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Articles

History of Teaching in African American Culture

Many of the early African American teachers had no formal schooling. Prior to the Civil War, African American slaves were forbidden by law to learn how to read and write. Instruction was often the one-to-one. Henry Tanner, a native of Pittsburgh, Pa. and one of the greatest African American painters, captured the essence of what it means to be a teacher in his famous painting entitled, The Banjo Lesson.

The Banjo Lesson
Courtesy Hampton University Museum Collection, Hampton University, Hampton, VA

The next photograph illustrates a typical African American one-room school that was found throughout the South immediately after the Civil War and into the early 60s. The school house was often in a deplorable condition with inadequate lighting, poor heating, too little ventilation, and scarce educational supplies. African American teachers, however,  helped to improve educational conditions by joining educational organizations that advocated advancing African American education. African American males and females often qualified for teaching positions by passing a County Teaching Examination and by attending 2-year and 4-year teacher colleges. African American teachers often went "the extra mile" to help children succeed in school. They had high expectations for their students and expected their children to perform.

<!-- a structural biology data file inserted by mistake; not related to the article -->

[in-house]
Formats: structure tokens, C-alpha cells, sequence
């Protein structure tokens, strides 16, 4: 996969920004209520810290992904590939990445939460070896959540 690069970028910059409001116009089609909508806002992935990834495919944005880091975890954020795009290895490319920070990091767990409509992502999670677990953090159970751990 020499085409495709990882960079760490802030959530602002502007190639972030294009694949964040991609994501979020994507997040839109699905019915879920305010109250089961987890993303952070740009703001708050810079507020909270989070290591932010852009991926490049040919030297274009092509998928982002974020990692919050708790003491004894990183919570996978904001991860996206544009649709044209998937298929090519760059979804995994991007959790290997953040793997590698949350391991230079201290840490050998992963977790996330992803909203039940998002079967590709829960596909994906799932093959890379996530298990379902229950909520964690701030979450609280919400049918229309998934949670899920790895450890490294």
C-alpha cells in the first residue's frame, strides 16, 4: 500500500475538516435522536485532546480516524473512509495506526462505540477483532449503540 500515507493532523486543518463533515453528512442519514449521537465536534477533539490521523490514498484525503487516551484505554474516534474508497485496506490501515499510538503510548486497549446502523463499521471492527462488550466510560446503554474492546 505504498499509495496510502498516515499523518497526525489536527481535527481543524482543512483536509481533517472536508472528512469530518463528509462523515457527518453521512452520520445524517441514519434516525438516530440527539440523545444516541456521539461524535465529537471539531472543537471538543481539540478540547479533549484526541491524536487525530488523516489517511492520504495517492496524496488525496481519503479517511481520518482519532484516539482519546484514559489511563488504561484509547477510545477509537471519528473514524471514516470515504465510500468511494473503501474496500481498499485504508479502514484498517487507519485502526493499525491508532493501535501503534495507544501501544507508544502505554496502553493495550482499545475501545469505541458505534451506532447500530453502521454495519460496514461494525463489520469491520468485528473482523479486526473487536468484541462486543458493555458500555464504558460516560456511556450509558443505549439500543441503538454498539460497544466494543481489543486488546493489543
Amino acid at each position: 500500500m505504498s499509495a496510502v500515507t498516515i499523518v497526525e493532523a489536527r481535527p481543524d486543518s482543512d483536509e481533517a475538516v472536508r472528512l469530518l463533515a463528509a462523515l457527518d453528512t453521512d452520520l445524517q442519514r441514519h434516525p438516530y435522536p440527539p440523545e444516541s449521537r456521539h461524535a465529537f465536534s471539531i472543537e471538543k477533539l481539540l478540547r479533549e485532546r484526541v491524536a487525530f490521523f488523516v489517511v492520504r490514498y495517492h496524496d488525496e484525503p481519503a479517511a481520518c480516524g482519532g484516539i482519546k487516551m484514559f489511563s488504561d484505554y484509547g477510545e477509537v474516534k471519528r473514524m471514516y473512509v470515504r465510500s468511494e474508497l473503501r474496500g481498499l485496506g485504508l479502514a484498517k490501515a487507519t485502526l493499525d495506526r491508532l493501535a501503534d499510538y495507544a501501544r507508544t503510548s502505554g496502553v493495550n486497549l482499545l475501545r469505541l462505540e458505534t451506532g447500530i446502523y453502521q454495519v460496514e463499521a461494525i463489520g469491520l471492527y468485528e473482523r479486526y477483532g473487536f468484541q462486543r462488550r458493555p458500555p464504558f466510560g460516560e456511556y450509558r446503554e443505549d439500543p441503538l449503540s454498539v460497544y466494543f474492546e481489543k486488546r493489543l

A Typical African American One-Room School  1870-1960s

Several years ago, a 97 year old African American one-room school teacher reflected on her teaching experience.  Here, in part, is what she said:

My first assignment was in a little one-room log cabin with a dirt floor and one small chalkboard. Some of the kids were as old as I was, but there was always a youngster who knew a little more than many of the students  that could help you. So that student became my assistant. We never had enough books and supplies for the children: half the time, the Blacks got used books. I retired before integration because I didn't want to be in that situation.

One of the things emerging from interviews with African American one-room school teachers is that integration often brought their teaching careers to an abrupt end.  In some instances, Black teachers and principals were arbitrarily fired from their positions and replaced with White teachers and principals.